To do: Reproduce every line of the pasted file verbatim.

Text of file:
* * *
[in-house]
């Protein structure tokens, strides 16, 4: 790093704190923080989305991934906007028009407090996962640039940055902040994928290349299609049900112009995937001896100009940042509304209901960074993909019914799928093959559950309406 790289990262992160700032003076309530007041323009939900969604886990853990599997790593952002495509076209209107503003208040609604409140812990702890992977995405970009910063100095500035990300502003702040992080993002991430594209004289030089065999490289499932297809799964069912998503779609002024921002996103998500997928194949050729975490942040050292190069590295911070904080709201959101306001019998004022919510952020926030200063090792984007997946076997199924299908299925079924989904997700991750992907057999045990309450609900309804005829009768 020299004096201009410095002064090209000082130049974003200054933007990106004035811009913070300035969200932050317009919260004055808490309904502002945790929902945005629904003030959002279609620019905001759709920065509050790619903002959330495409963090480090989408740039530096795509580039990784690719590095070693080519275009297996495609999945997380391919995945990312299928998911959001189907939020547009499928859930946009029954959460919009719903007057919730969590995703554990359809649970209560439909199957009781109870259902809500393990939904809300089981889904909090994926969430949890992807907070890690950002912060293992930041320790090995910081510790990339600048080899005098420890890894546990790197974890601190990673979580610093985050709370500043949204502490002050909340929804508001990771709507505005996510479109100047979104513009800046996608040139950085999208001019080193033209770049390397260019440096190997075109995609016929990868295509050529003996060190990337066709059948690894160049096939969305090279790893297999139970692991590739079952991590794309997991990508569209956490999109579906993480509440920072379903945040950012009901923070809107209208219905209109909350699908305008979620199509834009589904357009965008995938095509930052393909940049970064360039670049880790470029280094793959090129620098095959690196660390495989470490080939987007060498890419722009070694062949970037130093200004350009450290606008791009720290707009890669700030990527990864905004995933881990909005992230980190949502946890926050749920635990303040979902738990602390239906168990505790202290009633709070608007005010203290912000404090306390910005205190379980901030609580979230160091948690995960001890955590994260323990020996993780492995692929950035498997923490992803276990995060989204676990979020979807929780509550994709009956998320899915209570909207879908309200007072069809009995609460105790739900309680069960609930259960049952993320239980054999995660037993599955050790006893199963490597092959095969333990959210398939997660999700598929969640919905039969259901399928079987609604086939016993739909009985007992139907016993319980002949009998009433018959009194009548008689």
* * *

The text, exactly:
[in-house]
């Protein structure tokens, strides 16, 4: 790093704190923080989305991934906007028009407090996962640039940055902040994928290349299609049900112009995937001896100009940042509304209901960074993909019914799928093959559950309406 790289990262992160700032003076309530007041323009939900969604886990853990599997790593952002495509076209209107503003208040609604409140812990702890992977995405970009910063100095500035990300502003702040992080993002991430594209004289030089065999490289499932297809799964069912998503779609002024921002996103998500997928194949050729975490942040050292190069590295911070904080709201959101306001019998004022919510952020926030200063090792984007997946076997199924299908299925079924989904997700991750992907057999045990309450609900309804005829009768 020299004096201009410095002064090209000082130049974003200054933007990106004035811009913070300035969200932050317009919260004055808490309904502002945790929902945005629904003030959002279609620019905001759709920065509050790619903002959330495409963090480090989408740039530096795509580039990784690719590095070693080519275009297996495609999945997380391919995945990312299928998911959001189907939020547009499928859930946009029954959460919009719903007057919730969590995703554990359809649970209560439909199957009781109870259902809500393990939904809300089981889904909090994926969430949890992807907070890690950002912060293992930041320790090995910081510790990339600048080899005098420890890894546990790197974890601190990673979580610093985050709370500043949204502490002050909340929804508001990771709507505005996510479109100047979104513009800046996608040139950085999208001019080193033209770049390397260019440096190997075109995609016929990868295509050529003996060190990337066709059948690894160049096939969305090279790893297999139970692991590739079952991590794309997991990508569209956490999109579906993480509440920072379903945040950012009901923070809107209208219905209109909350699908305008979620199509834009589904357009965008995938095509930052393909940049970064360039670049880790470029280094793959090129620098095959690196660390495989470490080939987007060498890419722009070694062949970037130093200004350009450290606008791009720290707009890669700030990527990864905004995933881990909005992230980190949502946890926050749920635990303040979902738990602390239906168990505790202290009633709070608007005010203290912000404090306390910005205190379980901030609580979230160091948690995960001890955590994260323990020996993780492995692929950035498997923490992803276990995060989204676990979020979807929780509550994709009956998320899915209570909207879908309200007072069809009995609460105790739900309680069960609930259960049952993320239980054999995660037993599955050790006893199963490597092959095969333990959210398939997660999700598929969640919905039969259901399928079987609604086939016993739909009985007992139907016993319980002949009998009433018959009194009548008689």